Please note that SwapBuffers hasn’t neccessarily “finished” all it should, as we may be led to believe.
I have a performance testing piece that has displayed a professional vendors implementation (one of the big two, with probably quite common h/w) sucking over ten million CPU cycles (whether due to spinning on a spinlock or actually doing work I don’t know, and it really was closer to 13e6 IIRC, which @2.4GHz clock was over 5ms!) worth of time for glClear(color|z) after a successful swap unless I added a Sleep() for a while after swapping (artificial test, only to test the speed and overheads of the implementation). If the code did Sleep() between swap and glClear, the clear call “only” took ~13k CPU cycles IIRC (at least it wasn’t anywhere close to even 1e6 CPU clock cycles).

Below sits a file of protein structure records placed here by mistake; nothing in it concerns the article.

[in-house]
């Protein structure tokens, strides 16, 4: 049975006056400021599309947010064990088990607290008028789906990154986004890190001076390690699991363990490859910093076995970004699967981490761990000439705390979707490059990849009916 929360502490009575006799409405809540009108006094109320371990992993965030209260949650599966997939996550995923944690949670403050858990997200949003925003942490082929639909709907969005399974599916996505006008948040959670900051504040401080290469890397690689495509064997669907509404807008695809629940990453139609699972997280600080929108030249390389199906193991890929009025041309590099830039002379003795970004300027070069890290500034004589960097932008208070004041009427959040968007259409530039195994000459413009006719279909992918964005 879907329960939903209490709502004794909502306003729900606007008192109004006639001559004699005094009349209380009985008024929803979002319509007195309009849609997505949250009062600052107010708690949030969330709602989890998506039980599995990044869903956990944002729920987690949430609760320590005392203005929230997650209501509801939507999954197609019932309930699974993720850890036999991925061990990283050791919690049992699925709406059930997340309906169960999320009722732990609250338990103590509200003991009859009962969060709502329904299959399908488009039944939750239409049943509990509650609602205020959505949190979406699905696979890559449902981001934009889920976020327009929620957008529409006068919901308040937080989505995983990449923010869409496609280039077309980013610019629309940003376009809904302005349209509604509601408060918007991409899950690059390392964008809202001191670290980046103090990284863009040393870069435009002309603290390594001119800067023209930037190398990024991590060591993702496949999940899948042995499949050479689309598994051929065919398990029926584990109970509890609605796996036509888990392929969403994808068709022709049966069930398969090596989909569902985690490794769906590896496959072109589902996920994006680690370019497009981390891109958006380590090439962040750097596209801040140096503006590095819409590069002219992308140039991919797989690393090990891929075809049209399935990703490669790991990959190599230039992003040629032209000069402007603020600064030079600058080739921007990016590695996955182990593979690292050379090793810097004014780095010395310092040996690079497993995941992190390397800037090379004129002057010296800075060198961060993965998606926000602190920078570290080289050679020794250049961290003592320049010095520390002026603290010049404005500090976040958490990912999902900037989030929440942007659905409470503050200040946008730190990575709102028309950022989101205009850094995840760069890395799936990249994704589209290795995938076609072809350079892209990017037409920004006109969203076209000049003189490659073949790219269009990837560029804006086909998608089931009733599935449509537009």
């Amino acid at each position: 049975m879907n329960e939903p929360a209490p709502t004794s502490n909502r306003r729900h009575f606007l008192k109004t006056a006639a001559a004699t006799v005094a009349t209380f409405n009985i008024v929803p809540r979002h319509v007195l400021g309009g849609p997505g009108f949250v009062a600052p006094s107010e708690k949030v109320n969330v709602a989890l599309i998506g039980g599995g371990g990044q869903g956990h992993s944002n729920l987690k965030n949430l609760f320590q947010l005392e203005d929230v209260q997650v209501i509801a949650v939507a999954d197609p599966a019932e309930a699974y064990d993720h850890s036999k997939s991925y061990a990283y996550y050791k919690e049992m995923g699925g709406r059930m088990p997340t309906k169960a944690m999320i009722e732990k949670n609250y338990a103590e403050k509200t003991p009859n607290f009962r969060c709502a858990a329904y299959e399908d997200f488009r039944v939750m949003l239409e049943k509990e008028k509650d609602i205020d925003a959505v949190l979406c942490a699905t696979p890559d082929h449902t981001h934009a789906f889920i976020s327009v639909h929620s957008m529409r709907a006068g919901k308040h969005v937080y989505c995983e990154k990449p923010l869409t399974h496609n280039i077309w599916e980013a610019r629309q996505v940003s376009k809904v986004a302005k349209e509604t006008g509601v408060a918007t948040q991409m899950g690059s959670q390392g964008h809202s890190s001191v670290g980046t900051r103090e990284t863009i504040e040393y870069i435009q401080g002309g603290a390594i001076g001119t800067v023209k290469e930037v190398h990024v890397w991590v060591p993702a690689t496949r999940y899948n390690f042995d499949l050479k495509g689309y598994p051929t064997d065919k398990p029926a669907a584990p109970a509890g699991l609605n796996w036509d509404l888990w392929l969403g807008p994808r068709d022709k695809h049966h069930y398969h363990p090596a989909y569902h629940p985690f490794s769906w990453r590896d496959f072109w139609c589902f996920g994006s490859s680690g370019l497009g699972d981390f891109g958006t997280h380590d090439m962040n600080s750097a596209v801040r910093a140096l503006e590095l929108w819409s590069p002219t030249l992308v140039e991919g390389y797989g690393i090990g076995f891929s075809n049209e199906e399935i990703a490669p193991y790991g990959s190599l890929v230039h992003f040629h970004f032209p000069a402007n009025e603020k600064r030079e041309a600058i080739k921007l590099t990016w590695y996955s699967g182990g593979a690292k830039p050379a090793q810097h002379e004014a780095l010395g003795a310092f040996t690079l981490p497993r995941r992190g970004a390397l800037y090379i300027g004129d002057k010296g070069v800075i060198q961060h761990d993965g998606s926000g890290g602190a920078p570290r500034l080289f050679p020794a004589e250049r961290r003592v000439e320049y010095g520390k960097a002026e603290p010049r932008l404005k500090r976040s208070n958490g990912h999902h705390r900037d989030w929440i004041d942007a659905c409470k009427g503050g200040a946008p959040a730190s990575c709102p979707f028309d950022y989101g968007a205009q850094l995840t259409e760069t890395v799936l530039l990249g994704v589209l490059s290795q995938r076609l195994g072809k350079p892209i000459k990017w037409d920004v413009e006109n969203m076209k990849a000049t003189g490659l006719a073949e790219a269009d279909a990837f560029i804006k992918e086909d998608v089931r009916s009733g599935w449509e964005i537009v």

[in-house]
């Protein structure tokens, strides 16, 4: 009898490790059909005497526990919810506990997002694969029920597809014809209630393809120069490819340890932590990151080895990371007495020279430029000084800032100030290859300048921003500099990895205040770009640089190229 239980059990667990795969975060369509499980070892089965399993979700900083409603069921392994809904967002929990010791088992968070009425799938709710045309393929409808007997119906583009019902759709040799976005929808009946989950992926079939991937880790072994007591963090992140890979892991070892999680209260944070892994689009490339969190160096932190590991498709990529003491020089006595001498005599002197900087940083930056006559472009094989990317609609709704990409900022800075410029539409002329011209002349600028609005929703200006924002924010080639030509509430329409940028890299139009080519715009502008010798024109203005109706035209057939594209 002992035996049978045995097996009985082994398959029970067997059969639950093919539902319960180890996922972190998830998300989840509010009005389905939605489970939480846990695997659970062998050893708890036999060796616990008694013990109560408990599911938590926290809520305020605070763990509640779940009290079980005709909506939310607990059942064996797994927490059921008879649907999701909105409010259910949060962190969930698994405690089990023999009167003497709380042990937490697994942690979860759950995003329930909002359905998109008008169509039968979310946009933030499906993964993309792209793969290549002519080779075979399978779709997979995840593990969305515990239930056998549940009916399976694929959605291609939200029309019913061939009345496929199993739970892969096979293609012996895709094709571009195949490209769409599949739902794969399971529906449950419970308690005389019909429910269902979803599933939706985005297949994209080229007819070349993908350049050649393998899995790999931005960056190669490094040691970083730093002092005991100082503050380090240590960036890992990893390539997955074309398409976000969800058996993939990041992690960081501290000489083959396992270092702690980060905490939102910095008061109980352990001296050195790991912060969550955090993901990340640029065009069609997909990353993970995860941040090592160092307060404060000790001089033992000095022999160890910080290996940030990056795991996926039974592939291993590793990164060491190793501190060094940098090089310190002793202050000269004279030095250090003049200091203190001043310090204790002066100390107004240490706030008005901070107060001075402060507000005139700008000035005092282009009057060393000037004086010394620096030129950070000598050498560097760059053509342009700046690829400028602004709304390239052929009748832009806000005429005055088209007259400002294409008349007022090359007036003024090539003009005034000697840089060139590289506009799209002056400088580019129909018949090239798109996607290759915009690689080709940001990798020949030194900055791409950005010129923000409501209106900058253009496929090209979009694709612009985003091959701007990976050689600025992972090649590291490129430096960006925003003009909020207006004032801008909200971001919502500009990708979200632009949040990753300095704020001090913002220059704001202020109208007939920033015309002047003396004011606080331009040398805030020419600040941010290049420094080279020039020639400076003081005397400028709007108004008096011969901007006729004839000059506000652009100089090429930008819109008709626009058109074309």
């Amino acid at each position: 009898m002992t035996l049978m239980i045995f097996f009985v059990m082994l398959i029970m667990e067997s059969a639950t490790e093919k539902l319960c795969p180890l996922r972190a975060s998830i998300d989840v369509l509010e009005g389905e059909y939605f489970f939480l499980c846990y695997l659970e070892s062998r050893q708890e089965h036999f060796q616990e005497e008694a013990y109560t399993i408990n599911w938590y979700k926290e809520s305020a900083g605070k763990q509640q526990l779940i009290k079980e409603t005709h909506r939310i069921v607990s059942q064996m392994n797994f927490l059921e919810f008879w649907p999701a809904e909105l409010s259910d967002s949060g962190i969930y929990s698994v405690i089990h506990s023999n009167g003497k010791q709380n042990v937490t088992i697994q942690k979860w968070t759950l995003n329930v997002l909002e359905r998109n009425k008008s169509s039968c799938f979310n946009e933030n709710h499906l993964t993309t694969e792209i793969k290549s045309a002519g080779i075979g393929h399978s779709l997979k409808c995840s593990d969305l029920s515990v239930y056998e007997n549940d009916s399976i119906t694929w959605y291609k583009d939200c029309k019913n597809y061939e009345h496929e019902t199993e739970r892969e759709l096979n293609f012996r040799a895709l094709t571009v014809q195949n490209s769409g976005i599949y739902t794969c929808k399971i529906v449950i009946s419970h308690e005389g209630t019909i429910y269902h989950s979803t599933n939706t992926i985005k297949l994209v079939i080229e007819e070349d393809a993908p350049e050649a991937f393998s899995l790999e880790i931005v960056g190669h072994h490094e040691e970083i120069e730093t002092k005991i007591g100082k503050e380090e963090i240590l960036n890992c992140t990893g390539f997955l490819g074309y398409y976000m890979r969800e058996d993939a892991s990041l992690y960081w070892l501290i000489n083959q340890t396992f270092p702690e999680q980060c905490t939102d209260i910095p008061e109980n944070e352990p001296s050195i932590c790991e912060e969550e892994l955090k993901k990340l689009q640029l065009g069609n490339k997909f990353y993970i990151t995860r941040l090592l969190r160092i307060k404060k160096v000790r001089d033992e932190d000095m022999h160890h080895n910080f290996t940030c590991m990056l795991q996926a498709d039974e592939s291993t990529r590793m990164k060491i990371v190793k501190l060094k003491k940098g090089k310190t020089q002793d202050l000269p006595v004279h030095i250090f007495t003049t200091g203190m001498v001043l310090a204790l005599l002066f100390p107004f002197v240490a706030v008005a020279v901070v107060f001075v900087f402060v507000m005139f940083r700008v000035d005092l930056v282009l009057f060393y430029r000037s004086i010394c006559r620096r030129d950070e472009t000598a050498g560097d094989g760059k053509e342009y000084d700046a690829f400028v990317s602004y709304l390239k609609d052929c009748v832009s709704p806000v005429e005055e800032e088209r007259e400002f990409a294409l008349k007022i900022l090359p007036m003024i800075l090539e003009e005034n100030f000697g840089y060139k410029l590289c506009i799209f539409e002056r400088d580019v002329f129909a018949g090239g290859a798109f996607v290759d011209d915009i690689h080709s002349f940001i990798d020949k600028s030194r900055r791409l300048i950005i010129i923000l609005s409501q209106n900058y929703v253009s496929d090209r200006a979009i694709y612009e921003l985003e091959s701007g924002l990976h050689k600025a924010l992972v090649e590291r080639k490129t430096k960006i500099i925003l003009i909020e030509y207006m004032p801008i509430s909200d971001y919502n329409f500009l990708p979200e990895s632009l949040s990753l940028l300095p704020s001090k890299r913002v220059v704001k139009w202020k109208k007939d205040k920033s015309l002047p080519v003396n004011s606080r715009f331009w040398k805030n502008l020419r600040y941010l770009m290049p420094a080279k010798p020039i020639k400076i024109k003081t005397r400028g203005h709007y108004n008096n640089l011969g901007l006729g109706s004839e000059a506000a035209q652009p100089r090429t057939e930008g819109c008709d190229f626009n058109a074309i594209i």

I wrote this to display that what I have previously believed (and likely most of you) that calling glFinish or swapping has measured all of the time - it may not be true. In the case I observed, the time is somehow “amortized” until after the following glClear is completed.
(should there be interest in trying this code locally, if for nothing else to gloat “Haaa haaa, you made an error here!” :-), I could probably boil the source down)